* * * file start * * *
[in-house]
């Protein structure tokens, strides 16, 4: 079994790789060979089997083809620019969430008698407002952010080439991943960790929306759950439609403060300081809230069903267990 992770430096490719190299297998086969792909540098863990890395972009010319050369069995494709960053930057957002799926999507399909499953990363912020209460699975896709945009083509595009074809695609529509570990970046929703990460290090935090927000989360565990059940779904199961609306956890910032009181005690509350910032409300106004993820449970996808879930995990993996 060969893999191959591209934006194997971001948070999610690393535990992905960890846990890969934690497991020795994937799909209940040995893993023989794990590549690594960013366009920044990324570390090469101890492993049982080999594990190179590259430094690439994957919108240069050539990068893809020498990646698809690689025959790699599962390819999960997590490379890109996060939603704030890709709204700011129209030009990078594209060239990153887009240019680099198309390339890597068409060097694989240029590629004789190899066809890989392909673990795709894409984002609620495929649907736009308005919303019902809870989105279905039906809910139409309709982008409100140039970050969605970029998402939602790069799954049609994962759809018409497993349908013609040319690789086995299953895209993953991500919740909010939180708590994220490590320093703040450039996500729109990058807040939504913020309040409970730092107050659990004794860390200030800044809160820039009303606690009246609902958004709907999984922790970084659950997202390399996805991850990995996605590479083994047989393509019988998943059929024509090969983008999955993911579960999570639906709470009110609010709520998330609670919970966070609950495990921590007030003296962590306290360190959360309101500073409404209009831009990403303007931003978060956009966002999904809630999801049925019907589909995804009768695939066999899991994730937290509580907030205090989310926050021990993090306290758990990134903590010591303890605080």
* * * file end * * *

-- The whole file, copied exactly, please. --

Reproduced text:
[in-house]
């Protein structure tokens, strides 16, 4: 079994790789060979089997083809620019969430008698407002952010080439991943960790929306759950439609403060300081809230069903267990 992770430096490719190299297998086969792909540098863990890395972009010319050369069995494709960053930057957002799926999507399909499953990363912020209460699975896709945009083509595009074809695609529509570990970046929703990460290090935090927000989360565990059940779904199961609306956890910032009181005690509350910032409300106004993820449970996808879930995990993996 060969893999191959591209934006194997971001948070999610690393535990992905960890846990890969934690497991020795994937799909209940040995893993023989794990590549690594960013366009920044990324570390090469101890492993049982080999594990190179590259430094690439994957919108240069050539990068893809020498990646698809690689025959790699599962390819999960997590490379890109996060939603704030890709709204700011129209030009990078594209060239990153887009240019680099198309390339890597068409060097694989240029590629004789190899066809890989392909673990795709894409984002609620495929649907736009308005919303019902809870989105279905039906809910139409309709982008409100140039970050969605970029998402939602790069799954049609994962759809018409497993349908013609040319690789086995299953895209993953991500919740909010939180708590994220490590320093703040450039996500729109990058807040939504913020309040409970730092107050659990004794860390200030800044809160820039009303606690009246609902958004709907999984922790970084659950997202390399996805991850990995996605590479083994047989393509019988998943059929024509090969983008999955993911579960999570639906709470009110609010709520998330609670919970966070609950495990921590007030003296962590306290360190959360309101500073409404209009831009990403303007931003978060956009966002999904809630999801049925019907589909995804009768695939066999899991994730937290509580907030205090989310926050021990993090306290758990990134903590010591303890605080």